Men clearly found women’s sexuality intensely problematic; too much could lead to immorality, too little could be socially disruptive as well.  Sexual frustration was considered a potential problem with negative consequences for female mental health, possibly leading to masturbation (it is startling to learn that clitoridectomy was occasionally practised to solve the problem entirely).  This issue had social implications because men tended to die younger than women and to emigrate more readily, leading to a surplus of single women in England.  As well as women’s sexuality Summerscale touches on other medical, and pseudoscientific, aspects, such as phrenology which was used to gauge personality by examining the shape of the head (Isabella was told she had an extremely large cerebellum, the seat of Amativeness).  Even Edward’s hydropathy was considered suspect in more conservative medical circles.

So did Isabella and Edward commit adultery?  In the first half of the book Summerscale seems to imply that she thought they did.  As the case proceeds, the weight of the evidence goes against it having happened in reality, the balance shifting to a probability that the accounts in the diary – despite the details giving it its air of plausibility which convinced Henry and which were made much of by the prosecution – were the product of her febrile imagination; unsavoury but not accurate.  Looked at from this distance, it seems unlikely that the pair did have sex.  Edward had too much to lose to make a few moments of pleasure with one of his patients worth the risk, whatever the quality of her mind.  More to the point, it would have been technically difficult with so many people around, the limited time available, and the amount of clothing involved.  Summerscale hints at a parallel with Flaubert’s Madame Bovary (she and Isabella even shared a liking for the same book, St Pierre’s Paul and Virginia); the comparison seems unfair to Isabella.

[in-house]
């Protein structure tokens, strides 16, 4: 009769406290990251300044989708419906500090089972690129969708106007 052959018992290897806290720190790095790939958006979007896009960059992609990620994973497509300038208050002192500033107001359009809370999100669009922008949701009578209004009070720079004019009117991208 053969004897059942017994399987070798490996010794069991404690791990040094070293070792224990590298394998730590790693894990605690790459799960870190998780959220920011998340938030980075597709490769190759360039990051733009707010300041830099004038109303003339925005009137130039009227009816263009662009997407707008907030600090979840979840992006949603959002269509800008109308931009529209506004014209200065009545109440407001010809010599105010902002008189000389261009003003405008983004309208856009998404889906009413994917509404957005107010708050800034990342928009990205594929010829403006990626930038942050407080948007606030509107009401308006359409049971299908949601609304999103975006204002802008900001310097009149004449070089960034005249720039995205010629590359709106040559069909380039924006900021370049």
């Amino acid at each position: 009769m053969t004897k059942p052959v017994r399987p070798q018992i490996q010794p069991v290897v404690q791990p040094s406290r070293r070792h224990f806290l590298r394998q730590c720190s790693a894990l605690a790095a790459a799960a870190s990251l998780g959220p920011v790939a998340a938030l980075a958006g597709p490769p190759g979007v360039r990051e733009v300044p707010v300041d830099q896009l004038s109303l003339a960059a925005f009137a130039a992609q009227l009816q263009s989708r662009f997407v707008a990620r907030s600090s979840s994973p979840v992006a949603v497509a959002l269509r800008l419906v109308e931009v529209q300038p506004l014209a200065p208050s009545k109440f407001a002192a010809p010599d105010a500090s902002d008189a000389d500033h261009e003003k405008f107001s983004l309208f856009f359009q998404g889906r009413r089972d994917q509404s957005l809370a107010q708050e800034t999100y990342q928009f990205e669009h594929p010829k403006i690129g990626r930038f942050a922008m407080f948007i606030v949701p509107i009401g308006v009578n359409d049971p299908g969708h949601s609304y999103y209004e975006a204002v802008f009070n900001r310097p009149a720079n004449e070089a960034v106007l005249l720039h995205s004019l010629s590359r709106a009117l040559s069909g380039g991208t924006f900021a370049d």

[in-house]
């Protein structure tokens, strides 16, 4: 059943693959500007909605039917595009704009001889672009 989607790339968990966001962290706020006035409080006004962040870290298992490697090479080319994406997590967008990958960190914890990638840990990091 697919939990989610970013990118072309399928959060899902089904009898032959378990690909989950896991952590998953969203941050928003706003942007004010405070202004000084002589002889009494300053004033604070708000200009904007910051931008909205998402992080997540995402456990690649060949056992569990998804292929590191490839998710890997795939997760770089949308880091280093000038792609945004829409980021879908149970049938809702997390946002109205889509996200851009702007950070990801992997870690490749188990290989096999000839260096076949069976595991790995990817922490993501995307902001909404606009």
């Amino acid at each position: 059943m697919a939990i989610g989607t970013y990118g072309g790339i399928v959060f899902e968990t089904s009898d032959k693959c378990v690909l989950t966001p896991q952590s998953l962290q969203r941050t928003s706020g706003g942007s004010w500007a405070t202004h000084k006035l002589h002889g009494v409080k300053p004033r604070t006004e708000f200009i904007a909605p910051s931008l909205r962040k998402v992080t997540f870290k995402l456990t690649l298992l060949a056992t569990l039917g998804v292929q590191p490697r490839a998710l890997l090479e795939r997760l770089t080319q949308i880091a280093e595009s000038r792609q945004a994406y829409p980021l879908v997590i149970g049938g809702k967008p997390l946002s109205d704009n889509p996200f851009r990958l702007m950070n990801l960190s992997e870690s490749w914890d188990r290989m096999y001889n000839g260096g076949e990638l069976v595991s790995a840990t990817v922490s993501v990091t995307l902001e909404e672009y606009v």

Her husband lost his case, although he later managed to secure a divorce on the grounds of Isabella’s adultery with another man in hotel rooms (not Edward but someone who appears in the diary, which leads one to wonder, if she was prepared to go to bed with him then perhaps her diary entries about Edward were not a fantasy).  Henry was able to marry someone else and doubtless make her life miserable.  In the end Isabella was vindicated because according to family reports he became a lonely old man whom nobody much liked.  Her opinion of his character seems to have been accurate, though this can hardly have been any consolation.